In finding no general jurisdiction as to Alston, a key factor the Dallas Court considered was the plaintiffs’ failure to allege how much time Alston spent in Texas transacting business. Following the U.S. Supreme Court’s holding in Daimler, the Court concluded that even substantial and continuous business dealings in a forum are insufficient to establish that a party is essentially “at home” in that forum.
To support specific jurisdiction, the plaintiffs introduced evidence that can be summarized as evidence that Alston stole Texas assets and that his conduct harmed Texas individuals and businesses. The Court first rejected the plaintiffs’ argument that Alston “directed” his activities towards Texas because the plaintiffs experienced injury there. Following a previous Supreme Court case, the Court noted that the question is “not where the plaintiff experienced a particular injury or effect but whether the defendant’s conduct connects him to the forum in a meaningful way.”
The Court also rejected the argument that Alston had stolen Texas assets, finding that the tangible assets in this case were the sand assets in Wisconsin. The Court distinguished the case from other cases in which the subject matter was Texas real estate. With regard to the alleged theft of intangible assets, the Court held that none of the parties to the non-competition agreements were Texas residents. As for the trade secrets, there was no evidence that the trade secrets came from Texas or were derived here, in contrast to a previous case in which trade secrets were obtained at a meeting that took place in Texas. Finding neither general nor specific jurisdiction as to Alston, the Court dismissed the claims against this defendant.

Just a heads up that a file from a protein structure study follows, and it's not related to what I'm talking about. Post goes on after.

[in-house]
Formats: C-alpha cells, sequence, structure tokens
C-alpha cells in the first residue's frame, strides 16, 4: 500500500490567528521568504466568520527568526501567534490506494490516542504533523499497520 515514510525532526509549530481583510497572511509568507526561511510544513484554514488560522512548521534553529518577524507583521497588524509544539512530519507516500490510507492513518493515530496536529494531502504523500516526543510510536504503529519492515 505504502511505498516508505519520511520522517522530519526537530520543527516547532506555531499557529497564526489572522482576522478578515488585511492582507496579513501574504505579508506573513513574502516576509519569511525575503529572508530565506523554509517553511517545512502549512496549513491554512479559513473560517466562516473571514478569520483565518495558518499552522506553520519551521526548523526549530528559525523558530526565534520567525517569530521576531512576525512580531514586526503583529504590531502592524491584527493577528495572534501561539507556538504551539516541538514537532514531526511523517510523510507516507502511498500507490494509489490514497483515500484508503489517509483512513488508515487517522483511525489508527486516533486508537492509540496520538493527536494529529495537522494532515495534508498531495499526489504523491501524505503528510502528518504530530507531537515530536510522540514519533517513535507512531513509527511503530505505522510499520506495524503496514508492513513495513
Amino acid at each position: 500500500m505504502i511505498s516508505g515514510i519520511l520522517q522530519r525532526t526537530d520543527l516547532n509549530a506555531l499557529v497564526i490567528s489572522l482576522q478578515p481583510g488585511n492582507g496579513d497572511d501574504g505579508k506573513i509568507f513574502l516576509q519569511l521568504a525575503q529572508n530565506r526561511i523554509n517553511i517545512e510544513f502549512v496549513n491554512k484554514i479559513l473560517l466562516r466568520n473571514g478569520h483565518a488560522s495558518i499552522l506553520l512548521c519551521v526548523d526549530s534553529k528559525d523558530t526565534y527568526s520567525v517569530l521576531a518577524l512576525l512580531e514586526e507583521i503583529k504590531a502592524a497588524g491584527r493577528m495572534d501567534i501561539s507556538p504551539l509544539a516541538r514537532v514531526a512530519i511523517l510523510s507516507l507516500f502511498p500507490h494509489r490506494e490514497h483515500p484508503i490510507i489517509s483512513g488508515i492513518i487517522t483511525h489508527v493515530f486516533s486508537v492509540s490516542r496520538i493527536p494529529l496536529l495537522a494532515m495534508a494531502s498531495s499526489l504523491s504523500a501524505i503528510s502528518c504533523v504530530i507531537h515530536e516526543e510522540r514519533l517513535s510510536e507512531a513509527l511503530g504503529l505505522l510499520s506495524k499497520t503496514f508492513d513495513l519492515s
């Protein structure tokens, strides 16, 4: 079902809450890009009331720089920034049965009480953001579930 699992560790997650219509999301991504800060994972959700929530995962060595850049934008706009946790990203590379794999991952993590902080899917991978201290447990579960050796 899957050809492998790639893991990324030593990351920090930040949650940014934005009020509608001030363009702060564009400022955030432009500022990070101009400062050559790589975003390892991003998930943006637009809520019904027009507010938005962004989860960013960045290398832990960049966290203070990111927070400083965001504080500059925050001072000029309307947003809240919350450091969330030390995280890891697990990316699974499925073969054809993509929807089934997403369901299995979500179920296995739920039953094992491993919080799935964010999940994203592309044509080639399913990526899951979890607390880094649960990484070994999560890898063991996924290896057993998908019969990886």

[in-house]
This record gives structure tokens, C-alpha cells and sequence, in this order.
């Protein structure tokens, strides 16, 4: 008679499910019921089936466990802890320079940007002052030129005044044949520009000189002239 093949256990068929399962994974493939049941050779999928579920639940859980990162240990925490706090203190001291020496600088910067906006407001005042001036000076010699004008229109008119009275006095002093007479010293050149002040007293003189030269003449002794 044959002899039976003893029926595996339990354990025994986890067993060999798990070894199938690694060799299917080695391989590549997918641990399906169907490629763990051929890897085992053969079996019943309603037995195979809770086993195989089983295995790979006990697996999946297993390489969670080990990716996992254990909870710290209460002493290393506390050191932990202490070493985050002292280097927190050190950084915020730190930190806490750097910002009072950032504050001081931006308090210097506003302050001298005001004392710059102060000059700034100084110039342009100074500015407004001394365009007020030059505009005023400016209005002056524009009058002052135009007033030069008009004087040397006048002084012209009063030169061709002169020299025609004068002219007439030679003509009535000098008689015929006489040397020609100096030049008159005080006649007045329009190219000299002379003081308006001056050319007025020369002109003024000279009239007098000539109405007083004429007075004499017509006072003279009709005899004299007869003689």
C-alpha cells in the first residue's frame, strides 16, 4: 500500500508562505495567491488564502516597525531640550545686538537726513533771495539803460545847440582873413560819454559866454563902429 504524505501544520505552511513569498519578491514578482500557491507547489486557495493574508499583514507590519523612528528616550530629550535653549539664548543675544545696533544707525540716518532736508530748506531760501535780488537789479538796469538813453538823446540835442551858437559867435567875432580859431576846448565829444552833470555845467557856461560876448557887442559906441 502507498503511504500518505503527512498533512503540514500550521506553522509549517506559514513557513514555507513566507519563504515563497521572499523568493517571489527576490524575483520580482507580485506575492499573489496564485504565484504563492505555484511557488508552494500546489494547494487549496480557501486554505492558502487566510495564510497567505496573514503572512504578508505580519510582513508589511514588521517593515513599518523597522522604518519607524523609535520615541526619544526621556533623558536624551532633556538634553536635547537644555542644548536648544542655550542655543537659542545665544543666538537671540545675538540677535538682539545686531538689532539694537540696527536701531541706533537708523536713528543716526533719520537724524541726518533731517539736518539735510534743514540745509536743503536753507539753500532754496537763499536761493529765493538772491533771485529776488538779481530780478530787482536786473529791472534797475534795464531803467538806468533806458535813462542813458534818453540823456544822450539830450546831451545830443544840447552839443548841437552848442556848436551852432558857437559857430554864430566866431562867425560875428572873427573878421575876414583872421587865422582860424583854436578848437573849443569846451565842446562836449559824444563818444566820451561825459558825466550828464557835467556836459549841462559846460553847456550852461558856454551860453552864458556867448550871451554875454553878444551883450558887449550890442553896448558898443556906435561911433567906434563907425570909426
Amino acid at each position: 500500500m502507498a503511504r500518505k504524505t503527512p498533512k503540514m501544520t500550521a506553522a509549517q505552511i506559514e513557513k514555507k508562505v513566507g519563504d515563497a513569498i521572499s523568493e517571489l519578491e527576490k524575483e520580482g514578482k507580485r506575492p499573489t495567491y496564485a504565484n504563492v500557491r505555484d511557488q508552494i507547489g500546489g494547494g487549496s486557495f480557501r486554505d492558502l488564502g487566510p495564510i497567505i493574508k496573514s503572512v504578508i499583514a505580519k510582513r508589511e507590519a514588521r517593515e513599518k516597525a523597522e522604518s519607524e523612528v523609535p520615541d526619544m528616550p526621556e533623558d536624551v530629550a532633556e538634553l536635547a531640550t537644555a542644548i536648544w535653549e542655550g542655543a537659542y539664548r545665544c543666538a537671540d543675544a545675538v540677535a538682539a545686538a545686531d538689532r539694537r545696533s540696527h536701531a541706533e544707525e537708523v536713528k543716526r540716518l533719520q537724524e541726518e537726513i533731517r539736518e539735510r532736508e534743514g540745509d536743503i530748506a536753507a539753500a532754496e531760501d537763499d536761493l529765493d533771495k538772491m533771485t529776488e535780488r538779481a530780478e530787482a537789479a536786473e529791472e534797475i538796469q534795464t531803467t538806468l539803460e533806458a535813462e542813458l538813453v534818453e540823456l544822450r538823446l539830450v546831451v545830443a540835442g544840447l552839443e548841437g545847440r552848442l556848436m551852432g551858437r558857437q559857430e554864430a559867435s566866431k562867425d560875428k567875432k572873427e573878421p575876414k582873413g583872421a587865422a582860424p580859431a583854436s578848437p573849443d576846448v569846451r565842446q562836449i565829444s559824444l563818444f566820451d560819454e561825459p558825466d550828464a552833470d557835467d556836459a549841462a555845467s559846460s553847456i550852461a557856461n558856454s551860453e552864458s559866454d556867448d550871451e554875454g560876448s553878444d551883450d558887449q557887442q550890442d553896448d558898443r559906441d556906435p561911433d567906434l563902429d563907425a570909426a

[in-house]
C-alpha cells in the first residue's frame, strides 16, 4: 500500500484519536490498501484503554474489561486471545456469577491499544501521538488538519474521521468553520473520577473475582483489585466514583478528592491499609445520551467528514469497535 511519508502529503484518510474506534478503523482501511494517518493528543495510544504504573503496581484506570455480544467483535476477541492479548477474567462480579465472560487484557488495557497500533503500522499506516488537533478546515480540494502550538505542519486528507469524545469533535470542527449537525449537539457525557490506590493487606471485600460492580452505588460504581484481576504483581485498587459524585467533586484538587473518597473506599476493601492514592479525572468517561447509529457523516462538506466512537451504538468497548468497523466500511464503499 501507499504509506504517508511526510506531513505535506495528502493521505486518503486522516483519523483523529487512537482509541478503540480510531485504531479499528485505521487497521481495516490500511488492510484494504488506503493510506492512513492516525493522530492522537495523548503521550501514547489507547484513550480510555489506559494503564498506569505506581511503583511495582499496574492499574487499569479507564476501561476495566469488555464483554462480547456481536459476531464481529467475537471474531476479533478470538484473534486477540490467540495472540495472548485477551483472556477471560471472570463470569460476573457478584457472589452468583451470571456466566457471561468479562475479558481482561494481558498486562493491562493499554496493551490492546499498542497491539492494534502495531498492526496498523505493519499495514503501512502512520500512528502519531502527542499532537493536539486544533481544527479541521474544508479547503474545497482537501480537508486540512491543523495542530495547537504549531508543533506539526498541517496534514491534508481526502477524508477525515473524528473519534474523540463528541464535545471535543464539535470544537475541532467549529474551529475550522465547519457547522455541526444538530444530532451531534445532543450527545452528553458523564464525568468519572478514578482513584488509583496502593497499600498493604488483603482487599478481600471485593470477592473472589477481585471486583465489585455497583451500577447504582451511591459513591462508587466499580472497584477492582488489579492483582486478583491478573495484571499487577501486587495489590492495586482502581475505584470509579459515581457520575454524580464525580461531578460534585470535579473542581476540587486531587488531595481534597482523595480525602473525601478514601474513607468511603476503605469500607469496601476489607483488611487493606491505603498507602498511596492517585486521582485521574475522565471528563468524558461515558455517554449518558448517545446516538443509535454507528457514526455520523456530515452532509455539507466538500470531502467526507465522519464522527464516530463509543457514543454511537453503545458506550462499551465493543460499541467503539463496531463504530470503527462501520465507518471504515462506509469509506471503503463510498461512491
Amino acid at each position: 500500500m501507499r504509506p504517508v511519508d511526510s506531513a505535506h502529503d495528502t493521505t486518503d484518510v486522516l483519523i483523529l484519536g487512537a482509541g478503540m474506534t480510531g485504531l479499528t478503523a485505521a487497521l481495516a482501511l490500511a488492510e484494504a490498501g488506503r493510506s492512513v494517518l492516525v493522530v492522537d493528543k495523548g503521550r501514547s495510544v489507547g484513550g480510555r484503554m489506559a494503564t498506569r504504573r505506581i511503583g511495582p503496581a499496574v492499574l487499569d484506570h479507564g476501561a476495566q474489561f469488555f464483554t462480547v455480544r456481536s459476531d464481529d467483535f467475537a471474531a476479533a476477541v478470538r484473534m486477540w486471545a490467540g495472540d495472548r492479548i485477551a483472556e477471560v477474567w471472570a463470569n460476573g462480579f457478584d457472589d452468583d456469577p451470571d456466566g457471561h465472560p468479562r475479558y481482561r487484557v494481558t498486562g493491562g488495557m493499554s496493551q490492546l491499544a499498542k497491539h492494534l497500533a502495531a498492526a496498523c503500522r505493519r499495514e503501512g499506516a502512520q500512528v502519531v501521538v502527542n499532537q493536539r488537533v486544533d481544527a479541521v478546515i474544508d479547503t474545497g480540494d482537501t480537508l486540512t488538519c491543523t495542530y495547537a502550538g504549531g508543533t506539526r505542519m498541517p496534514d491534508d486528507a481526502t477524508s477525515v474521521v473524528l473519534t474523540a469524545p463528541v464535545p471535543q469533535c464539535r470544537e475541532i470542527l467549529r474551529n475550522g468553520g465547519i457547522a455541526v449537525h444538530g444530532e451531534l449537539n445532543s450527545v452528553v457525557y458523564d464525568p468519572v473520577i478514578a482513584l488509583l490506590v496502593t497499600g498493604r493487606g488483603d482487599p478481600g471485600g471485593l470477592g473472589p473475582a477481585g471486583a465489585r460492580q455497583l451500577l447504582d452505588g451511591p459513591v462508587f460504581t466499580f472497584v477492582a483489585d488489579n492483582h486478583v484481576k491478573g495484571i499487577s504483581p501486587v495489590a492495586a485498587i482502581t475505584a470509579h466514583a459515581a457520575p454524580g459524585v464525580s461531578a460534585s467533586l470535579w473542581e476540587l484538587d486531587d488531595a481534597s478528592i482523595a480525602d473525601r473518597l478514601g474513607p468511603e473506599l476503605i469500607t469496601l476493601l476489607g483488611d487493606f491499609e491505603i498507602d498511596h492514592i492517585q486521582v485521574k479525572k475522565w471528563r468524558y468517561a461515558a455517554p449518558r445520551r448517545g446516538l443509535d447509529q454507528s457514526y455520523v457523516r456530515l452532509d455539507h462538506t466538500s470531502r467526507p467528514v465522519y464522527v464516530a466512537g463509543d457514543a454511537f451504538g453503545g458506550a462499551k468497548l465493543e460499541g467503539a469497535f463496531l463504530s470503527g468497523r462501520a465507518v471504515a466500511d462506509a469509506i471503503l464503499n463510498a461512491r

In contrast, the Dallas Court of Appeals recently found that personal jurisdiction was present as to non-resident Mexican nationals in Celanese Corp. et al. v. Javier Salcedo Sahagun et al., No. DC-15-09284 (Tex. App.—Dallas Aug. 9 2017).
Celanese operated a manufacturing plant in Mexico, and Defendant Javier Sahagun owned fifty acres of undeveloped property adjacent to the plant. The plaintiffs alleged that Salcedo and his attorneys had engaged in repeated tactics to interrupt the plaintiffs’ manufacturing business in an effort to force the plaintiffs to buy Salcedo’s property at an inflated price. One such tactic was the defendants’ hiring of a publicist to circulate allegedly defamatory statements that the Mexican government had shut down Celanese’s facility for environmental contamination, which Celanese claimed was false. The publications were circulated nationally but were significantly targeted to Texas markets, being published or re-published by the Dallas Business Journal and the Fort Worth Star Telegram.